Friday, April 7, 2017

ICIM's Presidential History

Charles Adams MD 2016 – present
Ronald Casselberry MD 2012 - 2016
Robban Sica MD 2008 - 2012
Terry Chappell MD 2003 - 2008
Don't misunderstand - we're not out to be the biggest organization of our kind, but the best.  We've listened carefully to what members of our community need and want.  We've found today's health professionals are struggling with escalating conference costs, finding it difficult to decide which conferences are really  worth attending, and which associations will give them the biggest 'bang for the buck'.  No question - it's going to be us.
Arthur Weisser DO 2002
Al Scarchilli DO 2001 – changed organization’s name to International College of Integrative Medicine
Tammy Born DO 2000
I believe we have been given special insight into the practice of medicine and with that insight comes increased responsibilities.  “To whom much is given, much is required”—applies to us.  Remember to use your talents and insights for the good of your patients and for the momentum of our mission.  We are here to make a difference and we shouldn’t be complacent. 
William D Mitchell 1999
Leo Modzinski, D.O. 1998 
John Wilson MD 1997
William Mauer DO 1996
The comradeship experienced during the Great Lakes meeting is extraordinary.  Here is a group of physicians sitting, hour after hour, listening to lectures and when the end of the day comes, gathering around various speakers or in groups of each other to converse and review what had been presented that day.  A far cry from most medical meetings when the choice of a restaurant for the evening becomes the main topic. 
John Parks Trowbridge MD 1995
Here’s the best thing of all, for GLACM:  our membership ranks could swell with new dentists, chiropractors, podiatrists, naturopaths, pharmacists, Ph.D. “doctors” and others who would finally find a home with allopathic and osteopathic physicians who value their input enough to embrace them as organizational colleagues.  That means more membership and meeting monies, bigger projects that we could sponsor, more impact we could make. 
James Ventresco, Jr., D.O.  1994
Our organization grows not only in number, but also in stature.  I believe this is a direct result of the purpose and direction of this organization has chosen –to search for ‘truths’ in their everyday practice.  Many of these treatments fly in the face of orthodox medicine, but we are happy to use them, and our patients are most grateful, for one simple reason – ‘They Work’.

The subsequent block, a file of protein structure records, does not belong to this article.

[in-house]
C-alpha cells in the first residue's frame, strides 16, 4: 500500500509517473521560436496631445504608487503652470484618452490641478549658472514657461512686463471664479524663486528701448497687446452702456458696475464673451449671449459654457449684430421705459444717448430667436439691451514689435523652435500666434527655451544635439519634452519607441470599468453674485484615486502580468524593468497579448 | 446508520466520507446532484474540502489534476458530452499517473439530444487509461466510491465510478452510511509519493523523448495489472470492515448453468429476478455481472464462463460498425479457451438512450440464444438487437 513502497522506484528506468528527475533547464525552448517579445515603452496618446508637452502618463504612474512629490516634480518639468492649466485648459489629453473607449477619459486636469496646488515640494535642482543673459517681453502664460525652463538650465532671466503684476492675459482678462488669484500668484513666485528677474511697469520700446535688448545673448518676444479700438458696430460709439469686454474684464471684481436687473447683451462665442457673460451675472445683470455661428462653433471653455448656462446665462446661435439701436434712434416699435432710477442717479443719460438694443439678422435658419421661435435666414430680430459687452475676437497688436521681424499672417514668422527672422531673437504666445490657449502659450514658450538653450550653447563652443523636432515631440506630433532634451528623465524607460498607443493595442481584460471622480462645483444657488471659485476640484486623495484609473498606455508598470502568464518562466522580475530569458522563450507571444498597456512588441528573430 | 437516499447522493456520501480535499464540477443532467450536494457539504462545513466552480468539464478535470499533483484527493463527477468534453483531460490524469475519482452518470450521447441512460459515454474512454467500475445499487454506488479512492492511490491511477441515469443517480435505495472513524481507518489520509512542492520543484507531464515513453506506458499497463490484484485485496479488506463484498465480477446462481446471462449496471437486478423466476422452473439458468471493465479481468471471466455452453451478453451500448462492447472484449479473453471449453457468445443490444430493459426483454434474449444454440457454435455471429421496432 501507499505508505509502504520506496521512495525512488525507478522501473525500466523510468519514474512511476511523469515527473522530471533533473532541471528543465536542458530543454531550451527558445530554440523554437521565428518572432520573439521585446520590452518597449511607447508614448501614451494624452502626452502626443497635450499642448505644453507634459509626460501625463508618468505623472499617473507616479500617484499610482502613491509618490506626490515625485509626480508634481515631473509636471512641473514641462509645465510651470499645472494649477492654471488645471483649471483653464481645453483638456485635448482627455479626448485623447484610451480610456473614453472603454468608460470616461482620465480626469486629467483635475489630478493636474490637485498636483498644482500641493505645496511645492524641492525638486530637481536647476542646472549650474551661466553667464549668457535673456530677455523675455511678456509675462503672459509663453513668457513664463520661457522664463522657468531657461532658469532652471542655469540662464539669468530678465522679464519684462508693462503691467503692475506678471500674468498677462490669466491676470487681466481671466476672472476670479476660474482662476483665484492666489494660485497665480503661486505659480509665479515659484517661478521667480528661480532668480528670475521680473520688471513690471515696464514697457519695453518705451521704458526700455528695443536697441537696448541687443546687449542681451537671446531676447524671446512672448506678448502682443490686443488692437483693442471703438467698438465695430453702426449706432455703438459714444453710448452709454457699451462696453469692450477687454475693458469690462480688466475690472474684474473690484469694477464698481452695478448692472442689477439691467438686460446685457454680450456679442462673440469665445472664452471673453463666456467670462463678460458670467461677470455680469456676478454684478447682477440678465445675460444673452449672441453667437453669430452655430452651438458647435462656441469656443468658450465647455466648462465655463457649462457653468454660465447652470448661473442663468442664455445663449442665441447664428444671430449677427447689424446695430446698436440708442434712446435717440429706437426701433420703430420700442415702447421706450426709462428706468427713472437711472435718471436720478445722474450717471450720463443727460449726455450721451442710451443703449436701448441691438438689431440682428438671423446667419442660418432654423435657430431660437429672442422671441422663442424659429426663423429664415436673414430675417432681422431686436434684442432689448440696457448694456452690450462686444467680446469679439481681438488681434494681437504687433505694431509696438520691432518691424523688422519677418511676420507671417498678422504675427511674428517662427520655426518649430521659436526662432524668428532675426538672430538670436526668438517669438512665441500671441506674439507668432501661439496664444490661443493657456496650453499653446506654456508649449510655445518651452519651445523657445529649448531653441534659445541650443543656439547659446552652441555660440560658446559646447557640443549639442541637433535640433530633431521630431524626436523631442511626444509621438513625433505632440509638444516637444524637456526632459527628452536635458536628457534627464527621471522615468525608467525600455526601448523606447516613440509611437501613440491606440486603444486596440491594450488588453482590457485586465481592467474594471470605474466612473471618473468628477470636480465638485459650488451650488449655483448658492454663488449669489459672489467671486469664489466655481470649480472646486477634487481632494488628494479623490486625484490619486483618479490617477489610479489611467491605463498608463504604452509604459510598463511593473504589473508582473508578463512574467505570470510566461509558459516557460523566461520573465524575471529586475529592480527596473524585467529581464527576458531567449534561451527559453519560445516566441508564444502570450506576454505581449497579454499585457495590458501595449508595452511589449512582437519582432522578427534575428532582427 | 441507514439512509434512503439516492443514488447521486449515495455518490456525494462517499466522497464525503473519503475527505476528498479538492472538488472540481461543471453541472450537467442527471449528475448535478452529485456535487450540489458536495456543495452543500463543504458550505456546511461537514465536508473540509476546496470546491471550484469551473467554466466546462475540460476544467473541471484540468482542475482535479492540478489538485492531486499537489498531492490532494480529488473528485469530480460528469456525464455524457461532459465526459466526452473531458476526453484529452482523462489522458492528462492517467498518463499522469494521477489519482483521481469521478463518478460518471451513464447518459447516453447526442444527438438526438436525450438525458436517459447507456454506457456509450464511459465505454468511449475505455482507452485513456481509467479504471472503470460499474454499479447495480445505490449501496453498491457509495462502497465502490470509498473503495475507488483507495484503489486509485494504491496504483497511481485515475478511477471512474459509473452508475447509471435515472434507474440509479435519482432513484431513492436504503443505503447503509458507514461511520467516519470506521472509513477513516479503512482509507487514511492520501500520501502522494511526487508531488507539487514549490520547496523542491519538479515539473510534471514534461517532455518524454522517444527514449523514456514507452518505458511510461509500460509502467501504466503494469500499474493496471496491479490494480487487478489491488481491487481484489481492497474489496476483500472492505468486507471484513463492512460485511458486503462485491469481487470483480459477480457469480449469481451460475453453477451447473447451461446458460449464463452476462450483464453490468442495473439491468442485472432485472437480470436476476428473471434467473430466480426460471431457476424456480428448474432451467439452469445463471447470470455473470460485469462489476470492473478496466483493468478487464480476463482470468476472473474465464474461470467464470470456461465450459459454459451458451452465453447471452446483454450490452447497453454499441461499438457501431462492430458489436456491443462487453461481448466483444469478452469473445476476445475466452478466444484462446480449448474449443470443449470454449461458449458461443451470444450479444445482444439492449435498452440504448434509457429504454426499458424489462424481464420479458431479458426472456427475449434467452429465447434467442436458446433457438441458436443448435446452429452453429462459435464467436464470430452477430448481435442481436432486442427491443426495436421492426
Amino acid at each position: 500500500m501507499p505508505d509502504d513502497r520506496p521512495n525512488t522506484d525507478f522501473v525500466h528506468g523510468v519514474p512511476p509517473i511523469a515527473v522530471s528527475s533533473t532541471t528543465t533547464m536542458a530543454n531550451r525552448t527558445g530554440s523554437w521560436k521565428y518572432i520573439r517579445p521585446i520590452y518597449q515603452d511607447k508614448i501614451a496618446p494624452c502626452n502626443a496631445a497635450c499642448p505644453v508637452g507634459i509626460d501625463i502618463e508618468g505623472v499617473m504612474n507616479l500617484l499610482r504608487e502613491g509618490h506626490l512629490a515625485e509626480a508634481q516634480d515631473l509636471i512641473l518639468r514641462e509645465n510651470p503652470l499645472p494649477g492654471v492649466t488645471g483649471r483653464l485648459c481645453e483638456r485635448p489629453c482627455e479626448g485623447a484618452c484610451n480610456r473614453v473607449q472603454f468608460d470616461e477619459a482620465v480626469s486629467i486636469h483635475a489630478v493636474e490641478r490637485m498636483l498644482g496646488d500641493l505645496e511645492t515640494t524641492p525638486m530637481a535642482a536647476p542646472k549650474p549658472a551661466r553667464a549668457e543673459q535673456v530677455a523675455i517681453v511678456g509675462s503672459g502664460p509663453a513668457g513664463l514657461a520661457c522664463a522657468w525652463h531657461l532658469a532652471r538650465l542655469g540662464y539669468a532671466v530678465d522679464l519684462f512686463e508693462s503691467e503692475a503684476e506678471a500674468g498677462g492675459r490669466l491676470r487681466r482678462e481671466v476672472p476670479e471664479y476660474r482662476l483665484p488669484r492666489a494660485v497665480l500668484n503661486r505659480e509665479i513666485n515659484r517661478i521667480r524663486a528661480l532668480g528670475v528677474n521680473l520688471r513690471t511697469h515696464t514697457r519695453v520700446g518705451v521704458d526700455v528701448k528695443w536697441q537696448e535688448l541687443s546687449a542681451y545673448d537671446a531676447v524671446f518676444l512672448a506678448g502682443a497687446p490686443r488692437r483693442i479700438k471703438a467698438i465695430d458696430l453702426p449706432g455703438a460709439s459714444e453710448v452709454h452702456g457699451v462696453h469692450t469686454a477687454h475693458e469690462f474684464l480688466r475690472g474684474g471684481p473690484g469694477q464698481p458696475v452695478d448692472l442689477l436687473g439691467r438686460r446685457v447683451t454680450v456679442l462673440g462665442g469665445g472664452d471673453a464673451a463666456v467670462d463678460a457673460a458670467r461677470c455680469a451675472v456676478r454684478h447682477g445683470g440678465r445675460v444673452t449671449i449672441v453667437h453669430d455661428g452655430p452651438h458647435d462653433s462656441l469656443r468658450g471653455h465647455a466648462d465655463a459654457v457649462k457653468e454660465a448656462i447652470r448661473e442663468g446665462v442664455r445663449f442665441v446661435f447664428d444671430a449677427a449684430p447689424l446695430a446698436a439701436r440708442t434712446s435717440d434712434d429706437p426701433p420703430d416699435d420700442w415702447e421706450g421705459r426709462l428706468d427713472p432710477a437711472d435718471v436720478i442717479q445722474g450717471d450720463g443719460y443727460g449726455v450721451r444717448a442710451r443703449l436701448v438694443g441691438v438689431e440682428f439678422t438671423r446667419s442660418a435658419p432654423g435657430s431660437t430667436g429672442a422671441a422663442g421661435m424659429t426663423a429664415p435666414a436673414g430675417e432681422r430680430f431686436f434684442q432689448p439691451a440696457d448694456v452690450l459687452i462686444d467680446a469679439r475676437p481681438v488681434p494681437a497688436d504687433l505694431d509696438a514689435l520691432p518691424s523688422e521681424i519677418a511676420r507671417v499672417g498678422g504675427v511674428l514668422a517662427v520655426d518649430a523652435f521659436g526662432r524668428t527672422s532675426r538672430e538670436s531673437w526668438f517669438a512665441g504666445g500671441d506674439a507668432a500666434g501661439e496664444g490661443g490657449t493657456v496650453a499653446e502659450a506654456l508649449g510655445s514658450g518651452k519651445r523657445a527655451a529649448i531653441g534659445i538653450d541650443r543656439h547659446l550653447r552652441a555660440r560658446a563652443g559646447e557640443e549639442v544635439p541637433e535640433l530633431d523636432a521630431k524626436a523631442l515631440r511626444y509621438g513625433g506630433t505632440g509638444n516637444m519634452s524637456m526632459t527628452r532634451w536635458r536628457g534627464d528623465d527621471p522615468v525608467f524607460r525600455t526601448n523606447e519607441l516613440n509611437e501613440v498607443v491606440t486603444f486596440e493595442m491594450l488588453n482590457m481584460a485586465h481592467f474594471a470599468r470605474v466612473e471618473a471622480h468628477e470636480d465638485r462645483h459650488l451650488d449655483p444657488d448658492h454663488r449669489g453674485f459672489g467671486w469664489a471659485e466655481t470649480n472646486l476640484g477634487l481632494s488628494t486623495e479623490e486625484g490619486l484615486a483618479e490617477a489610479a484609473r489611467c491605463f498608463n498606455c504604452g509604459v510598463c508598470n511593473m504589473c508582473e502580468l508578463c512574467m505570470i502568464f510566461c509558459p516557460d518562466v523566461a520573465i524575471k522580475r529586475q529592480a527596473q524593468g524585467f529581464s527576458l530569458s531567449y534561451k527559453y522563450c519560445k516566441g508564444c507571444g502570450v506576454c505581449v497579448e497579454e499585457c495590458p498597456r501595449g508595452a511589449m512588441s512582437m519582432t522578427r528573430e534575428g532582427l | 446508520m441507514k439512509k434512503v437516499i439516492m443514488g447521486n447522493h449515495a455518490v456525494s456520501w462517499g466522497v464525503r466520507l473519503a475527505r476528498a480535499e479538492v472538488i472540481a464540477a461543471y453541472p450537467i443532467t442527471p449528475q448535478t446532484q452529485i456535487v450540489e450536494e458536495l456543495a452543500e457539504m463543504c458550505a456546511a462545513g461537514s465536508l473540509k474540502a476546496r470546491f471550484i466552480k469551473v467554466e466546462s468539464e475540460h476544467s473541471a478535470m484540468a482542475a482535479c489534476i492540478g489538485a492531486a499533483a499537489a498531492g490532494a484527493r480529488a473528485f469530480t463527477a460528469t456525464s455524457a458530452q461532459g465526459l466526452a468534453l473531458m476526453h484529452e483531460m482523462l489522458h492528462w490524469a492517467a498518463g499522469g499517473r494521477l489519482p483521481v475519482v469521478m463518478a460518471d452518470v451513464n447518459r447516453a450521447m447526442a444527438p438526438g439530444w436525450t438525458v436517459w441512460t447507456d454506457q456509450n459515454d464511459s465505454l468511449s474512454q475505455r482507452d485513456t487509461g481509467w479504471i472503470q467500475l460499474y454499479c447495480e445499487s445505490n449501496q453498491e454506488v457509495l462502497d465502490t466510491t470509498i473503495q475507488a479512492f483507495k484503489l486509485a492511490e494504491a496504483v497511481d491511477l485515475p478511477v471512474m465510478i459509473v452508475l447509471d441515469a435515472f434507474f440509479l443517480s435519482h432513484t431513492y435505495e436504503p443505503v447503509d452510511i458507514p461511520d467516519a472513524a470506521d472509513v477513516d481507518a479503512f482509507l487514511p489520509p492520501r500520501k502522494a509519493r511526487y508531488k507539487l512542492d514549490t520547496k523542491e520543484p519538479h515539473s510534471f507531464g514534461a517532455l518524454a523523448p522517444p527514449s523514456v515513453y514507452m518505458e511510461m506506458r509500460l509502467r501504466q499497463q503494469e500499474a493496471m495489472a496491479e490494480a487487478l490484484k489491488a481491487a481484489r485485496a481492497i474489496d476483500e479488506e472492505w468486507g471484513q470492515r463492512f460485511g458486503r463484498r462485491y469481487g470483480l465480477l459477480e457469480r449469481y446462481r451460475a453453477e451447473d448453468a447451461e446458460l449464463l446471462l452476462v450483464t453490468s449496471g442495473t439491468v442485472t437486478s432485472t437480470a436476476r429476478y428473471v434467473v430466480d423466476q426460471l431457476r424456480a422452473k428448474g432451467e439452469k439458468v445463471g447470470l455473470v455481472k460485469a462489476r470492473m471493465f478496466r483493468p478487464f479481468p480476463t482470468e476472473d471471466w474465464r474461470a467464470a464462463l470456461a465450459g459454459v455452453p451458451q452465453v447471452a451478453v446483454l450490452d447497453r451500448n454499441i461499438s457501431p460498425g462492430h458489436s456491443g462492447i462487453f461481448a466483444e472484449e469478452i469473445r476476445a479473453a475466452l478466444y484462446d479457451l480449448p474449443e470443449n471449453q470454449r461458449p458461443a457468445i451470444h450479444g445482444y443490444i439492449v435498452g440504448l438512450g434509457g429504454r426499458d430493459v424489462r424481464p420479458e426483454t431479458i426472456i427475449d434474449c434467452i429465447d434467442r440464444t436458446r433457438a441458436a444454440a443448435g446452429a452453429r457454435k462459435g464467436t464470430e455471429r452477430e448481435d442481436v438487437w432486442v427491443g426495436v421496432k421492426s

Ted Rozema MD 1993
The Great Lakes Association of Clinical Medicine has made great strides in the past few years by petitioning the NIH and receiving certification to do Institutional Board Reviews of well thought out, scientifically designed research projects.  It is one thing to be a clinical observer within one’s office and know that a particular therapy is beneficial but is another thing to fit within the accepted scientific community and demonstrate with statistical methodology to our usually unbelieving fellow “docs” that what we are doing works and why.  It comes to my attention that if we work within the system we have greater credibility and are better able to achieve our goals than running amuck and doing things only because we think we should be. 
Paul Parente MD 1992
Art Koch 1991
John Baron MD 1990
Terry Chappell MD 1989
Grant Born 1988
James Nutt DO 1987
Al Scarchilli DO 1986
1n 1985 Dr. Conrad Maulfair Jr.  wrote that when doctors come together, there is more safety. Physicians feel more courage to do integrative therapies (such as chelation). If more physicians are doing integrative therapies, there are more satisfied patients to spread the word.  This increases public awareness of these therapies and makes it more difficult for critics and adversaries to eliminate this healing work members are doing.  More people performing studies and observations in their clinical practices create support for physicians in small towns who feel opposition from local colleagues.  Medical Associations that focus on Integrative Medicine help small town physicians gather strength and practice what they believe and what they have seen work to help their patients.